Yeasties brews prove judges' cup of tea

Last updated 11:10 14/06/2012
Yeastie Boys

Yeastie Boys Sam Possenniskie and Stu McKinlay with a Pot Kettle Black beer.

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I must admit that until a few days ago I hadn't even heard of the Asia Beer Awards. But now, thanks to Google and the internet, I know that the competition has run for the past three years and is based in Singapore.

Why the sudden interest? Well, it's just been announced that a New Zealand-brewed beer, Yeastie Boys Pot Kettle Black, has beaten 360 other entries to take the supreme champion award at this year's competition.

Pot Kettle Black is one of a new breed of style-bending beers that come under the name hoppy porter, or black IPA. When creating the beer, The Yeastie Boys, Stu McKinlay and Sam Possenniskie, designed a porter and then imbued it with a hefty dose of citrusy New Zealand hops. The end result is a wonderful combination of roast, chocolate and orange flavours that reminds me of Jaffas, or a rich chocolate and orange cake.

Although Yeastie Boys beers aren't currently distributed in Asia, the win has brought Stu and Sam some valuable media coverage. Since pairing up and forming Yeastie Boys in 2008, the duo, who describe themselves as "two of New Zealand's leading beer activists", have become darlings of the craft brewing movement, wowing beer lovers both at home and overseas with left-field but always deftly balanced beers.

Yeastie Boys is a smart operation. Sam and Stu don't own a brewery; instead the beers are designed and test-brewed by Stu at his home in Wellington, before being scaled up for commercial production at Invercargill Brewery. With none of the costs associated with owning and operating their own brewery, the pair have been free to experiment with innovative and radical styles that might otherwise be too risky for a commercial brewery. Sam and Stu know that if their latest creation fails to woo consumers, they've only got one batch to sell before moving on to something else. It's a credit to them that none of their beers has yet failed to impress New Zealand's ever-growing band of craft beer lovers.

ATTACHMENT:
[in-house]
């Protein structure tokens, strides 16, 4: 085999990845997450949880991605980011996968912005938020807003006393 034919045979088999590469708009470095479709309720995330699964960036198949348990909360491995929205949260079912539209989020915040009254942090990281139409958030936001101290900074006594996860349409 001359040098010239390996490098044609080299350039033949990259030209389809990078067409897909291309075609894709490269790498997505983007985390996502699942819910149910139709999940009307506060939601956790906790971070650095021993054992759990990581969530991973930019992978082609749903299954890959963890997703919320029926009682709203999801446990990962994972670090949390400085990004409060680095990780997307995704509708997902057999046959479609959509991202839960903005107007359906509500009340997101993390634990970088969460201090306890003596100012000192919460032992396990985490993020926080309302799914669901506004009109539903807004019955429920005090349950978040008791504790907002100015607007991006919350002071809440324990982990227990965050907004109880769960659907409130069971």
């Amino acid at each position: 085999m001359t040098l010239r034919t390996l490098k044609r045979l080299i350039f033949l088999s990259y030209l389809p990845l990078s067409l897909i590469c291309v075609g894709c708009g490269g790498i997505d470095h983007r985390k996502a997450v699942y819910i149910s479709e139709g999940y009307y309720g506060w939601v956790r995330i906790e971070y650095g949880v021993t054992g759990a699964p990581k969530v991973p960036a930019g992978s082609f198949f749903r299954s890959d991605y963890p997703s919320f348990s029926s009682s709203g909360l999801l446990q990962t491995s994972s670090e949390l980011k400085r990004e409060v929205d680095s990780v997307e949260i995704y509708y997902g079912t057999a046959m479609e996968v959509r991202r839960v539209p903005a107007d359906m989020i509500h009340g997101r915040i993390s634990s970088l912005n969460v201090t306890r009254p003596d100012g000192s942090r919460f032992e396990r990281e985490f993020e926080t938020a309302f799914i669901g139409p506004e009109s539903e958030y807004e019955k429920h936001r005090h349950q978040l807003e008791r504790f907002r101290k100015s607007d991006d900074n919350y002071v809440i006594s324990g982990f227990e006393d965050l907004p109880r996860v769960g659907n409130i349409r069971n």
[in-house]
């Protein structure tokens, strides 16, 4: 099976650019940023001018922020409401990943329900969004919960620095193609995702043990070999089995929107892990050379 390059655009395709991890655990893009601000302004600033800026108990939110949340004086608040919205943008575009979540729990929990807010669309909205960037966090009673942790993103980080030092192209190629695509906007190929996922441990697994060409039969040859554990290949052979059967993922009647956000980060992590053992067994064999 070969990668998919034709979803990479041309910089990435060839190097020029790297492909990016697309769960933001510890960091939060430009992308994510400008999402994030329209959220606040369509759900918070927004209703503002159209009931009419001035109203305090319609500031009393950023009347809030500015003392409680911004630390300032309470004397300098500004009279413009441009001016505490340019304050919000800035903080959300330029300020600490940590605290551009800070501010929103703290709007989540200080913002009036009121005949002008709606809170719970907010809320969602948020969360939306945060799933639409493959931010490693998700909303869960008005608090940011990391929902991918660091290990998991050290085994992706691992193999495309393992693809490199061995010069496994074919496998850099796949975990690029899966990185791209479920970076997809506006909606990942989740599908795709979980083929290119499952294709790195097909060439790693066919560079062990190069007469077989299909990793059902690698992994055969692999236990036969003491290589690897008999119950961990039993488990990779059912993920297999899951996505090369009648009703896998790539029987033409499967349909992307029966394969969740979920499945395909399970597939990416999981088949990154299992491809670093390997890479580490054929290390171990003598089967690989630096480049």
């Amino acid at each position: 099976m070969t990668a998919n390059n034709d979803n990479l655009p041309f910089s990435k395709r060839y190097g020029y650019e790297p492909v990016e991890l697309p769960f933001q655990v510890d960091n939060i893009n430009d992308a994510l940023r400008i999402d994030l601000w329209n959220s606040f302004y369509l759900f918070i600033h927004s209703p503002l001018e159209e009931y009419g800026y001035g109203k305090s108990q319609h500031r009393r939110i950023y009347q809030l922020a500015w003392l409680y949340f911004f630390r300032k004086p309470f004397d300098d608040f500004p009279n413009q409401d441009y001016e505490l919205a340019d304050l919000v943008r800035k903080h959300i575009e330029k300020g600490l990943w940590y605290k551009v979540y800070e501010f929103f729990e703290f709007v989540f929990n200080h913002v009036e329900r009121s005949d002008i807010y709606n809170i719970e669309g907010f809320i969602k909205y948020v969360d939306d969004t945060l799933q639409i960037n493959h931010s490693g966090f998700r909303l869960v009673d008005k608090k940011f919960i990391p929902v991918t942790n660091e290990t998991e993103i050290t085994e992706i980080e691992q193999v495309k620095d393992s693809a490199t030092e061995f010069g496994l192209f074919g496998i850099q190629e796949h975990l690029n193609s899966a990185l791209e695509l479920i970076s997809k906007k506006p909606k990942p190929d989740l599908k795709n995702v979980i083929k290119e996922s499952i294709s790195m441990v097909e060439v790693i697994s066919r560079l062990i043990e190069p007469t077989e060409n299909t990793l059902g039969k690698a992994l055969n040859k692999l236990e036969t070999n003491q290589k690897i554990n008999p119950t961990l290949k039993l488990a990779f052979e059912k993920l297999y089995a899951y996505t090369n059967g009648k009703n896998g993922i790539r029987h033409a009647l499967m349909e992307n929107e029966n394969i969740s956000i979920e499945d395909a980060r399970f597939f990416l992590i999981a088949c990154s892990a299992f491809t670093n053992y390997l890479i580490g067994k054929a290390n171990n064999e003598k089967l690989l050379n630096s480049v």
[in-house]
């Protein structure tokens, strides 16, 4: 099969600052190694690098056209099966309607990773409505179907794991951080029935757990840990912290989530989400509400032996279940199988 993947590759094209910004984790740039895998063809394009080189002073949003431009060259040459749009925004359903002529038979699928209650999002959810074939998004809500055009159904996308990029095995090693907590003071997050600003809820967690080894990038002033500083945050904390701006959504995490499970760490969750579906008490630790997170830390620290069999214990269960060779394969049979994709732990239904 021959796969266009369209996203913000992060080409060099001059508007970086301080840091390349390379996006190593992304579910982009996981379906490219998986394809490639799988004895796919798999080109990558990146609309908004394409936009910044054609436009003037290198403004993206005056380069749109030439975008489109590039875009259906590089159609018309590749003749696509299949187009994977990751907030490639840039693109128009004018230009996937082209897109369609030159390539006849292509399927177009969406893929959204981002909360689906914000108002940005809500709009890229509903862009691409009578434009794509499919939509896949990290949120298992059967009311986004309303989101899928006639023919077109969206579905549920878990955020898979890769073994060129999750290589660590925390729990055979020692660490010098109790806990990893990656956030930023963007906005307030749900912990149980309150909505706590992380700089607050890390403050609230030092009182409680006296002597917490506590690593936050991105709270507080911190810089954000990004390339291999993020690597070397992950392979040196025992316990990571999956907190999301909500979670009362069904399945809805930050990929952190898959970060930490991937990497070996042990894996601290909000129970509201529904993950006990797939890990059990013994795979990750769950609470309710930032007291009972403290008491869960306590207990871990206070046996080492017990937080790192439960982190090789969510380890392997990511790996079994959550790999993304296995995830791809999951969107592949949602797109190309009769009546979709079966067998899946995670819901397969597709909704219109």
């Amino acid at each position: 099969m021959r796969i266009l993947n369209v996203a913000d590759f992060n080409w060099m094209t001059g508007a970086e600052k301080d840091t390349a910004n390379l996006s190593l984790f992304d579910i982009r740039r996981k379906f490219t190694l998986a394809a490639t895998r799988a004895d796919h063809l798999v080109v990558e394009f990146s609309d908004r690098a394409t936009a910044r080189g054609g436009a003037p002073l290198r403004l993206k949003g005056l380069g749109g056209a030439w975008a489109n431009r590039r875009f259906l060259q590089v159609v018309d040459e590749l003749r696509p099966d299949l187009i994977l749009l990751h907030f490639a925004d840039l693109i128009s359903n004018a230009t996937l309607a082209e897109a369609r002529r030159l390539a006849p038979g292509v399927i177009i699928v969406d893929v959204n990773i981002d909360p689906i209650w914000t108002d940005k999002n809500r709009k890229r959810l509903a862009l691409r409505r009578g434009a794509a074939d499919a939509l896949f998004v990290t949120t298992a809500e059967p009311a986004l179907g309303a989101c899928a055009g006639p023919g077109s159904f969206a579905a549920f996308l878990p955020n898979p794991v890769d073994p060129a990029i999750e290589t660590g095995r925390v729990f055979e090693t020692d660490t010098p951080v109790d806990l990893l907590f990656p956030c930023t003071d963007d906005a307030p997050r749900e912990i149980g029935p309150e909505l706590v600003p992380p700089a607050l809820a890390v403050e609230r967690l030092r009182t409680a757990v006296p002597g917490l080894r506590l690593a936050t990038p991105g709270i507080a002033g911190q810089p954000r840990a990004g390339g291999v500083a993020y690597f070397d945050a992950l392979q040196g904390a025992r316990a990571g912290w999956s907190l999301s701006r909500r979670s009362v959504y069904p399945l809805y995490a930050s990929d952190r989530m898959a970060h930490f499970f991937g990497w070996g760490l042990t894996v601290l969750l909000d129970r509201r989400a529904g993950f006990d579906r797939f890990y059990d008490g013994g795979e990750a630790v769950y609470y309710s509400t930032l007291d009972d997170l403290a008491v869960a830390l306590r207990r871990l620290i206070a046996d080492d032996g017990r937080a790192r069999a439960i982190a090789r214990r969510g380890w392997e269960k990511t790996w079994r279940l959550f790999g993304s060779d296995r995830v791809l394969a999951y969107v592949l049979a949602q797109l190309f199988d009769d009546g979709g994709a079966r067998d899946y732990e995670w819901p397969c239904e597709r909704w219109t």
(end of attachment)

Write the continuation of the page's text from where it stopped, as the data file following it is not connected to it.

In just four years, the Yeasties have garnered a reputation for producing some of New Zealand's most exciting, innovative and challenging beers.

After all, who could possibly forget Rex Attitude, the world's first beer made using entirely peat-smoked malt – the kind of malt that's usually associated with whisky-making? If you've tasted the beer and know your whiskies you'll recognise the familiar smoky intensity and iodine-like phenolics that are usually associated with Islay's finest single malts.

If you're into craft beers you'll probably be aware of the current trend of brewing beers with flavourings such as chocolate and coffee. For their latest creation, the Yeastie Boys looked to another well-loved beverage.

"I just got fed up with chocolate and coffee beers being the trend du jour and thought it was time to put tea into the limelight," Stu explains. Brewed in the style of an India pale ale, Yeastie Boys Gunnamatta is infused with earl grey blue flower tea.

Working with Wellington-based tea company t Leaf T, Sam and Stu sampled a range of potential teas and tisanes before making their final selection.

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"We ended up choosing earl grey blue flower for its pungent perfume of citrus and floral notes, knowing immediately that this would work brilliantly in the type of base beer we had in mind," Stu says.

Gunnamatta was first brewed for last month's Great Australasian Beer SpecTAPular, where it beat beers from 60 other breweries to be crowned people's choice at the Melbourne event. The beer has a strong Australian connection. "It's a beach break on the southern coast of Victoria's Mornington Peninsula, and it inspired a Paul Kelly song of the same name on his 2004 album Ways and Means. As the beer was initially developed for an Australian-based beer festival, we wanted it to be inspired by Australian music in some way. We took some wild conceptual rides before Gunnamatta's surf rock left us with a vision of surfing, good friends, a few beers and lots of cups of tea."

I haven't yet had the chance to taste the beer, but my good friend and fellow beer writer Kieran Haslett-Moore has. He describes it as "a dazzling and seamless integration of exotic tea flavours with fruity New Zealand hop character".

"Gunnamatta (6.5 per cent) offers up a startling aroma of floral scent, fresh citrus, exotic fruit and a hint of muscatel raisins before finely balancing floral spicy fruit, malt sweetness and tannic dryness on the palate."

Gunnamatta has been brewed as a limited seasonal release on tap and in bottles but there are no plans for it to join Yeastie Boys' regular range.

"We're quite sure its popularity is linked to the transit of Venus. We'll brew enough to last us through to spring, and then we'll think about releasing it again in 2117," Sam says.

It's good to see brewers with a sense of humour – and a taste for good tea.


- The Marlborough Express


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